If you have a lawn or garden, then chances are you have experienced the damage caused by a mole. Although a somewhat cute animal, moles dig holes where they tunnel through the ground, just below the surface. For plants, roots are disrupted, causing plants to die. For grass, you have channels weaved throughout your yard, again causing damaging and providing a not so pleasant appearance.
While moles are very destructive, there are solutions for getting rid of them. However, before you get to that step, you should learn about the mole, which will help you get a better grasp on the types of things that will help eliminate them. Moles are small creatures with webbed feet that come from the Talpidae family. In all, including the shrew mole, there are seven types of moles to include the Parascalops breweri, Scapanus latimus, Scapanus orarius, Scapanus townsendi, Scalopus aquaticus, and Condylura cristata.
The mole most commonly found is the Scalopus aquaticus, which is strong and a great tunnel digger. Moles have a soft grey pelage color that is hinged, providing them with the ability to move in any direction. While the most common color is a grayish color, some have splotches of white or orange. Typically, a mole is about six to eight inches in length and weighs from three to six ounces, depending on age.
Moles mate each spring and produce one litter every year, usually consisting of two to six babies. Births occur any time from mid-April to the end of May. Moles are considered mammals, as the mother nurses the babies for several weeks. Moles do not hibernate, meaning the will continue to tunnel and cause damage as long as possible, based on the temperatures and moisture found in the ground.
Because the mole has a unique muscle and bone structure, they can create a tunnel digging force equivalent to 32 times its body weight. In comparison, this would be the same as a 150-pound human exerting a lateral force of 4,800 pounds. For a mole to dig just one meter of tunnel, they use from 400 to 4,000 times as much energy as if they were walking the same distance but not on the surface. A mole can surface tunnel or probe at an amazing rate of 18 feet per hour.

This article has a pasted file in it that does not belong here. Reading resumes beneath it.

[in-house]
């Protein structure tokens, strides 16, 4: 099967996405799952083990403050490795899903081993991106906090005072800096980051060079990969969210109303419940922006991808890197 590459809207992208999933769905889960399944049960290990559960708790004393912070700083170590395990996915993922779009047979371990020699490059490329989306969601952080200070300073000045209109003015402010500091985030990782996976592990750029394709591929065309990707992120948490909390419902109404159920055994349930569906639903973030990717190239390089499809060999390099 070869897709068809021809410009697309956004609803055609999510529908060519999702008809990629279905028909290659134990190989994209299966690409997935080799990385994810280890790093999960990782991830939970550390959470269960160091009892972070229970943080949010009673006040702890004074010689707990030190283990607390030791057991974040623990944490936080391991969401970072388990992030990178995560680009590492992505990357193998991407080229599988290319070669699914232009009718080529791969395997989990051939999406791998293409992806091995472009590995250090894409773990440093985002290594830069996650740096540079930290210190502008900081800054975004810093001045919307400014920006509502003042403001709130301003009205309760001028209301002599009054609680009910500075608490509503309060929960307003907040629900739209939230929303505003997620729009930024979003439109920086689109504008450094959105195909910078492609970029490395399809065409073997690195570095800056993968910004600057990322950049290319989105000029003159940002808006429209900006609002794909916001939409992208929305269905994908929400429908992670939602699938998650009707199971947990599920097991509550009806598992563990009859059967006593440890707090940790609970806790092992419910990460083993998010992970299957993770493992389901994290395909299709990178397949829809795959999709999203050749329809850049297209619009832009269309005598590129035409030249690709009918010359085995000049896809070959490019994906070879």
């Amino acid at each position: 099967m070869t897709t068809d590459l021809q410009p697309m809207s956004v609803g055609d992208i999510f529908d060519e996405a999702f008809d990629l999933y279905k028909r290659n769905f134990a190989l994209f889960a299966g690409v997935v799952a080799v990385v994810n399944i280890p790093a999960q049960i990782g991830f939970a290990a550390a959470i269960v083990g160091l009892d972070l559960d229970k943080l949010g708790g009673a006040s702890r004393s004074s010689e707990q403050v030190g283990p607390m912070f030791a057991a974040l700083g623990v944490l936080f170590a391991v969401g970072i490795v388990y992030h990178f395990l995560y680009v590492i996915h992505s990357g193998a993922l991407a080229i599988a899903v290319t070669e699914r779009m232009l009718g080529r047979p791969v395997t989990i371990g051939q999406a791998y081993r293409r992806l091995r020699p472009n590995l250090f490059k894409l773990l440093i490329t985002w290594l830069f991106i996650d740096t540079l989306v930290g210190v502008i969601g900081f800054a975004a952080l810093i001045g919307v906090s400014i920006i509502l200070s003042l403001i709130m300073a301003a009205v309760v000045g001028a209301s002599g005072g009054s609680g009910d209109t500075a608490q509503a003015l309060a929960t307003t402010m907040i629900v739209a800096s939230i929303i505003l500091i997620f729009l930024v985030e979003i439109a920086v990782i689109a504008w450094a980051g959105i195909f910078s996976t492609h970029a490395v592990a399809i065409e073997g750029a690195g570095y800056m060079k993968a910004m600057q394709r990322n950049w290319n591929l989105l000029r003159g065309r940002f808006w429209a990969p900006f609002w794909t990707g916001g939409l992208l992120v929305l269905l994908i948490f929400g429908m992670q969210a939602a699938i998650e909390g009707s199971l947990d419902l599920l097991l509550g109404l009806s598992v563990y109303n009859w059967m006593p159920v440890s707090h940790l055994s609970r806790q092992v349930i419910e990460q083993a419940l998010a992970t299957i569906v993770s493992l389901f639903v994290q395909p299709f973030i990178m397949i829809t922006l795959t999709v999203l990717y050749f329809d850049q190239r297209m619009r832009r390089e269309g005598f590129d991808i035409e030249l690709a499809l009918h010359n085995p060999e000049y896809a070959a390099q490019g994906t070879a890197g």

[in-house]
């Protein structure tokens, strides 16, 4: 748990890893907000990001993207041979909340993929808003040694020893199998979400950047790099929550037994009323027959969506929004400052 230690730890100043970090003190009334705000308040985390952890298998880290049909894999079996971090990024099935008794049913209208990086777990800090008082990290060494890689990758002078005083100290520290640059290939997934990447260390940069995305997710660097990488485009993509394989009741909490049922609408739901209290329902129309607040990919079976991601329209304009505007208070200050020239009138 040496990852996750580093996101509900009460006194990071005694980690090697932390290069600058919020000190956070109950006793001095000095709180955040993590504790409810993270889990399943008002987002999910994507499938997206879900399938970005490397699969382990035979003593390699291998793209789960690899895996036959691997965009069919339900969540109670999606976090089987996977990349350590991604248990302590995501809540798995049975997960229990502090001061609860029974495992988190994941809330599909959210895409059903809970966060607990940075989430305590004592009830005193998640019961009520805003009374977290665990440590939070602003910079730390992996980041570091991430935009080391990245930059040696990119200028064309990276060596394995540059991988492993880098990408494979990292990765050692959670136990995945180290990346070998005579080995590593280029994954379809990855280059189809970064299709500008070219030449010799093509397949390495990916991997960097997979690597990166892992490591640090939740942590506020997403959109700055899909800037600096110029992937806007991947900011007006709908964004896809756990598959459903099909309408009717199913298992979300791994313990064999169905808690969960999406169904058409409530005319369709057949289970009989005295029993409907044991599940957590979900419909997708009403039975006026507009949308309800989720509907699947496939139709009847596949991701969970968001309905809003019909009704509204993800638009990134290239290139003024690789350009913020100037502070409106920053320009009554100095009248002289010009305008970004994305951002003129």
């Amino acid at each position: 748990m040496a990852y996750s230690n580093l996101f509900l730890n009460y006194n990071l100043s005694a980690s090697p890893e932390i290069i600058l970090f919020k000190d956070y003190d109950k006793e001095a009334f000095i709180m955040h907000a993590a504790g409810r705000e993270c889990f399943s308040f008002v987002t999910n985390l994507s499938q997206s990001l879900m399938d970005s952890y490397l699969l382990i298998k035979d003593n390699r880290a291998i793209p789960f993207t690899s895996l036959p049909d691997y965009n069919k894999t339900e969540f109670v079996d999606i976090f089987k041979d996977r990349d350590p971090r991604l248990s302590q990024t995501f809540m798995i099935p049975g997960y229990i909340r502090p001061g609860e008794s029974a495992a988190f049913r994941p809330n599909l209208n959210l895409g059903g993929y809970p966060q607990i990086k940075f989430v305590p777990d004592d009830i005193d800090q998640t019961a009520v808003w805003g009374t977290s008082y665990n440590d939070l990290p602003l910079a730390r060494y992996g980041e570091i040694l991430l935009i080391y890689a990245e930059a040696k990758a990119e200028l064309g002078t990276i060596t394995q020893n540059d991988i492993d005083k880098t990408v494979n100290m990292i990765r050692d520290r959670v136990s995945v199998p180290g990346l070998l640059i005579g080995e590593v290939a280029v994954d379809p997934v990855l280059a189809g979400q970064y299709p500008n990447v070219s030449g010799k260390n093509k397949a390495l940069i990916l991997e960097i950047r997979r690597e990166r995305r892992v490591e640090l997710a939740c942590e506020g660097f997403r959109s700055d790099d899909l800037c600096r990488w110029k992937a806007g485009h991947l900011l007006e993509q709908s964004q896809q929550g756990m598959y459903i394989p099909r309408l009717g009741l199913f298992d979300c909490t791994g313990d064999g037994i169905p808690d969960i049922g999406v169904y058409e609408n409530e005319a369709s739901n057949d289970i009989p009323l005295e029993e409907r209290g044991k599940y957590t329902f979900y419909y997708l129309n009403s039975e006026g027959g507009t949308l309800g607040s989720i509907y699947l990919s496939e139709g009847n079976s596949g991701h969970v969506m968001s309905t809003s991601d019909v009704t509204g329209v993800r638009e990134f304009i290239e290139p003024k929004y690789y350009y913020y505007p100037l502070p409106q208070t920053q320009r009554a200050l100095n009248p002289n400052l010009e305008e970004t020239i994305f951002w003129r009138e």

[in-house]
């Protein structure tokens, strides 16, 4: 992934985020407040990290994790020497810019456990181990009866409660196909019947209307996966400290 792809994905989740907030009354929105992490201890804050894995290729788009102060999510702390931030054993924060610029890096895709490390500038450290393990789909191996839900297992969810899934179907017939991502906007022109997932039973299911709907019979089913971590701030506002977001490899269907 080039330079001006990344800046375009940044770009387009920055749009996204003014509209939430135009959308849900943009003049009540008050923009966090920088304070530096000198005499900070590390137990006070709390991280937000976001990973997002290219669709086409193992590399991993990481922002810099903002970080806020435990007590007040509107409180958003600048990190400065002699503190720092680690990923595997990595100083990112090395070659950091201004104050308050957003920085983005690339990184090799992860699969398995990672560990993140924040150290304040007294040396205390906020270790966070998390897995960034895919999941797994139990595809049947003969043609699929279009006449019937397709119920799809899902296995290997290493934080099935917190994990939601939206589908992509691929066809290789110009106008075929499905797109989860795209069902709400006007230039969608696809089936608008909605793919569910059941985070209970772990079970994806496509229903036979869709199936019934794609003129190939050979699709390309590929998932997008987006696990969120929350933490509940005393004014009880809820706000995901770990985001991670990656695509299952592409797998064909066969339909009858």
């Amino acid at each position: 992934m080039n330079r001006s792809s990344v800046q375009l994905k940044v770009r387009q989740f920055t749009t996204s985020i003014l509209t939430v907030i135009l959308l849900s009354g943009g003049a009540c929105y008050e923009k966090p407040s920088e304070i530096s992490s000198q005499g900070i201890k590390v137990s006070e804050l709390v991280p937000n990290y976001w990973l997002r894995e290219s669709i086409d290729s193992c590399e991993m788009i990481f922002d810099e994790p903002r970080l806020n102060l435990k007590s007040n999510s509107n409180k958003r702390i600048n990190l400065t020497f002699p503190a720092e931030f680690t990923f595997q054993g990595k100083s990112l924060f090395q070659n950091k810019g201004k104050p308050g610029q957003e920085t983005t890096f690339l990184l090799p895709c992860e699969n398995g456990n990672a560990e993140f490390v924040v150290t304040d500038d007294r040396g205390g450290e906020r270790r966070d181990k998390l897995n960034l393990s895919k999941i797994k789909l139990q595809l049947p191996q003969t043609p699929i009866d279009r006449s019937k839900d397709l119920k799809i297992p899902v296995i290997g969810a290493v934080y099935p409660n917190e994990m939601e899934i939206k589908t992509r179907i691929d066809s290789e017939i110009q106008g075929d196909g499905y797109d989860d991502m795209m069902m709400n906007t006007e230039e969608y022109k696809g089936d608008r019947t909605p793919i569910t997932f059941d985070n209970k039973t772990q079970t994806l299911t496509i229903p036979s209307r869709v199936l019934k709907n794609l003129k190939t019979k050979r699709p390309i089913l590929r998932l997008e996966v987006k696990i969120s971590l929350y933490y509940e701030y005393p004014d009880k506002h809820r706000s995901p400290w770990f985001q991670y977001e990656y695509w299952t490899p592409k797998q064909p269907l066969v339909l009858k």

The larger mole weighs approximately five ounces and eats from 45 to 55 pounds of worms and other insects each year. Another interesting fact it that moles have twice as much blood and red hemoglobin over that of other mammals of the same size. The result is that the mole can breathe easily when underground where there is little oxygen and a high level of carbon dioxide. Moles are very talented with their digging, which is why it is so difficult to get rid of them.
Now, if you have a mole digging up your yard, you do have a number of possible ways to get rid of it. Our recommendations include:
•Use a mole trap, which can be purchased from hardware stores, home improvement stores, nurseries, and gardening centers. For about $10, the trap would be set in an active run…then you wait.
•You should also remove the mole’s natural food supply, which are grubs, otherwise known as Japanese beetle larvae. Once the grub problem is brought under control, the moles will move to another yard. You can purchase grub remover or have a professional gardener do the job.
•Make a homemade solution that will kill the moles. For this, mix one-cup of Murphy’s Oil Soap, one ounce of castor oil, and one-quarter cup cayenne pepper. Mix this with enough water for a two to one mixture. Using a garden sprayer, you want to spray the area being destroyed by the mole. In addition, if you can find the active run, pour some down the hole. Just be sure you avoid getting the mixture in your eyes, as it will burn.
•Mole power or poisonous pellets are also sold, which are placed about every six inches inside the active tunnel. The moles eat the powder or pellets, which then kills it.
•If all else fails, call a professional gardener or lawn service to help get rid of the mole problem.